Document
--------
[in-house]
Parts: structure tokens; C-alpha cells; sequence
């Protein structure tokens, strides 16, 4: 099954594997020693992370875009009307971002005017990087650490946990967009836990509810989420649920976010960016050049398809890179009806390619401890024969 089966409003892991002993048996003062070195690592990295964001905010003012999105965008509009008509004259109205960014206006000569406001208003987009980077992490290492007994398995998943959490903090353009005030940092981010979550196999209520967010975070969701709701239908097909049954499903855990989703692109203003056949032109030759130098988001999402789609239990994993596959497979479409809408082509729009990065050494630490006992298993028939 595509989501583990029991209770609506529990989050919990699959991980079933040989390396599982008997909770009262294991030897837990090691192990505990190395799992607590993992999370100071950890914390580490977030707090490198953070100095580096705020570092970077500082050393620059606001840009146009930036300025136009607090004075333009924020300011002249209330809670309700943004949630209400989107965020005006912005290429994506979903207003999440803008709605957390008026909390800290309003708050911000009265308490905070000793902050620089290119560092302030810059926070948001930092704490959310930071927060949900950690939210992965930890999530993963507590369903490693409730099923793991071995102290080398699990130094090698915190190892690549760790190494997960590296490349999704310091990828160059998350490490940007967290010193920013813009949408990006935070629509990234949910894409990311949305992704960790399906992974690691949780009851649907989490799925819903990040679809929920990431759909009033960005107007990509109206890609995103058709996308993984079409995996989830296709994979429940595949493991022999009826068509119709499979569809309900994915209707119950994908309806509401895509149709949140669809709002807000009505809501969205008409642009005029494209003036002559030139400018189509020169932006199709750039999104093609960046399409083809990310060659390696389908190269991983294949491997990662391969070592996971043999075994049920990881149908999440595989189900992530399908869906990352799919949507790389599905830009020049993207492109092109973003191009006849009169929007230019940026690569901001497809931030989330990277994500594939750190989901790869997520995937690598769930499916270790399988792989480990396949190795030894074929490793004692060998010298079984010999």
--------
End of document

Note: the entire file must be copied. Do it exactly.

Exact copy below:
[in-house]
Parts: structure tokens; C-alpha cells; sequence
């Protein structure tokens, strides 16, 4: 099954594997020693992370875009009307971002005017990087650490946990967009836990509810989420649920976010960016050049398809890179009806390619401890024969 089966409003892991002993048996003062070195690592990295964001905010003012999105965008509009008509004259109205960014206006000569406001208003987009980077992490290492007994398995998943959490903090353009005030940092981010979550196999209520967010975070969701709701239908097909049954499903855990989703692109203003056949032109030759130098988001999402789609239990994993596959497979479409809408082509729009990065050494630490006992298993028939 595509989501583990029991209770609506529990989050919990699959991980079933040989390396599982008997909770009262294991030897837990090691192990505990190395799992607590993992999370100071950890914390580490977030707090490198953070100095580096705020570092970077500082050393620059606001840009146009930036300025136009607090004075333009924020300011002249209330809670309700943004949630209400989107965020005006912005290429994506979903207003999440803008709605957390008026909390800290309003708050911000009265308490905070000793902050620089290119560092302030810059926070948001930092704490959310930071927060949900950690939210992965930890999530993963507590369903490693409730099923793991071995102290080398699990130094090698915190190892690549760790190494997960590296490349999704310091990828160059998350490490940007967290010193920013813009949408990006935070629509990234949910894409990311949305992704960790399906992974690691949780009851649907989490799925819903990040679809929920990431759909009033960005107007990509109206890609995103058709996308993984079409995996989830296709994979429940595949493991022999009826068509119709499979569809309900994915209707119950994908309806509401895509149709949140669809709002807000009505809501969205008409642009005029494209003036002559030139400018189509020169932006199709750039999104093609960046399409083809990310060659390696389908190269991983294949491997990662391969070592996971043999075994049920990881149908999440595989189900992530399908869906990352799919949507790389599905830009020049993207492109092109973003191009006849009169929007230019940026690569901001497809931030989330990277994500594939750190989901790869997520995937690598769930499916270790399988792989480990396949190795030894074929490793004692060998010298079984010999």